How young people watch television is rapidly changing according to a new study of UK mobile internet users below the age of 25. 80% of those surveyed use a mobile device to communicate with friends while watching TV with 72% using Twitter, Facebook or mobile applications to actively comment on shows as they are watching them. These are the findings of a study conducted by Digital Clarity (www.digital-clarity.com), a specialist digital marketing agency which polled over 1300 people under 25 from a cross section of the UK.
A new study from advertising consultancy Simulmedia suggests that there’s a large disparity between prime-time ad spending and the actual return on the investment. In the two-week period measured, more than half of TV ad dollars (54 percent, or about $91 million) were spent on the four-hour block between 8 p.m. and midnight, and yet only 34 percent of all measurable impressions were logged during that time…conventional wisdom has had it for years that the most bang for your buck to be had was in prime time. Now, that’s appearing to be less and less the case.
Over 85 percent of marketers have reported that they plan to increase their mobile advertising budgets in the near future, according to a new study by the Association of National Advertisers (ANA) and MediaVest. According to the study, 95 percent of marketers are currently using or plan to incorporate mobile advertising into their marketing plans. Study participants reported that brand building, awareness, and customer retention were the most common objectives for their mobile advertising plan…To come up with the study results ANA and MediaVest surveyed 68 client-side marketers in the fourth quarter of last year.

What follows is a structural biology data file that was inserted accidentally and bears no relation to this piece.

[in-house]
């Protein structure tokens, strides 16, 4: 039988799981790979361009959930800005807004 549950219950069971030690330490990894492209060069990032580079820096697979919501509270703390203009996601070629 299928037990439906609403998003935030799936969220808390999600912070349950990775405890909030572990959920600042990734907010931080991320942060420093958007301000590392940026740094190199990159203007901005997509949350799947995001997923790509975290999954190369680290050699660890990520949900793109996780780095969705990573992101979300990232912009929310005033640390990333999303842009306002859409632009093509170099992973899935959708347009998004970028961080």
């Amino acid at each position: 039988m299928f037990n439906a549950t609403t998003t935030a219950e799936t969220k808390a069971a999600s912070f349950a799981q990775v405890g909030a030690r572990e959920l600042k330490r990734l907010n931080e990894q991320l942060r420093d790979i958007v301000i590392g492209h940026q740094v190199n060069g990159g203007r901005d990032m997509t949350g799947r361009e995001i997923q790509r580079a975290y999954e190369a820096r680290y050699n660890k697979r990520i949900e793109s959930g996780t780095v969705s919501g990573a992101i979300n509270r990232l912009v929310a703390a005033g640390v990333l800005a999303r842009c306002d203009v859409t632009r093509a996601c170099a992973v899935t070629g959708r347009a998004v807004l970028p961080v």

DPAA Says Sector Growing At 6X Pace Of Media In General via Sixteen-Nine
The Digital Place-based Advertising Association says the sector it bangs its drums about grew at roughly six times the pace of total measured ad spending. The data from Miller, Kaplan, Arase suggests digital place-based media grew by 11.8% from Jan-June 2012 over the same period last year, comparing that against Kantar Media data that shows total measured media for the same period increased by 1.9%.
Facebook Shows Outsized Influence on Social via eMarketer
About three in 10 said they had used SMS to discuss shows, and roughly the same number reported using Facebook for that purpose. Among online channels, Facebook had the greatest influence on getting people to watch a show—46% said they picked up a show as a result of the social network. That was followed by Twitter (14%), the websites of TV shows (9%) and then forums or discussion boards (8%).
SHOWS & NETWORKS